Named after the city of York in England, the first settlers in the district reached the valley on 15 September 1831, and immediately set about the construction of huts, the preparation required for their stock and the cultivation of new land.

The first decade of settlement in the Avon Valley showed steady progress and a clear indication that the whole district should develop into a rich and prosperous farming area.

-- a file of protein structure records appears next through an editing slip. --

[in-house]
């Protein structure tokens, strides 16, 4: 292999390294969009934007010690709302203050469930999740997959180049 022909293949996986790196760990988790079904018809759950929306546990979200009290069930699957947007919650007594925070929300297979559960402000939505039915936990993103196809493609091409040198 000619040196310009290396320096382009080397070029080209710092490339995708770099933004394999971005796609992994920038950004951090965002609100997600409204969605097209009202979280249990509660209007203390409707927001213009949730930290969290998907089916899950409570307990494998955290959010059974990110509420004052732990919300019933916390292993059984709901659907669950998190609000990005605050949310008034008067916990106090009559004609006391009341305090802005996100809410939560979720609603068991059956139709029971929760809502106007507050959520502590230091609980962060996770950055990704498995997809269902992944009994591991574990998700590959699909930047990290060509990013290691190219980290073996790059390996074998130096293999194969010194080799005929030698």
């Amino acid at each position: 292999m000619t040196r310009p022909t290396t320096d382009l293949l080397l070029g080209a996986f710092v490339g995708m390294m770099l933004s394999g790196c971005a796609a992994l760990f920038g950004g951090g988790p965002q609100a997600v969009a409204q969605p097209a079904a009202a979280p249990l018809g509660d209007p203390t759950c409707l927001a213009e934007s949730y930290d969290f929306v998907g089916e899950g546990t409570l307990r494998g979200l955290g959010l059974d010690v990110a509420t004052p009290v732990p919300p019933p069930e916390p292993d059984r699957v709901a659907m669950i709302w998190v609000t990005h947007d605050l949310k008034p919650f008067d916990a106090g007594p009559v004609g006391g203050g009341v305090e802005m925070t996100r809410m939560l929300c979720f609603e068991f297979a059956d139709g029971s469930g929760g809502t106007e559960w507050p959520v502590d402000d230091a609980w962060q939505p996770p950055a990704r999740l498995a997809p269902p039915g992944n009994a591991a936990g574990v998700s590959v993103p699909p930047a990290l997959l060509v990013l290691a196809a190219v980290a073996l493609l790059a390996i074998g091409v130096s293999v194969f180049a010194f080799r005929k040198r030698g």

A township did not begin to appear until 1836 when an army barracks and store were built. It then began to take shape and great improvements were noted as private and Government buildings were erected.[3]

By the late 1880s the town was teeming with miners and fossickers, all alighting from the train and preparing to make the long journey across the plains to the goldfields.

Heritage Buildings[edit]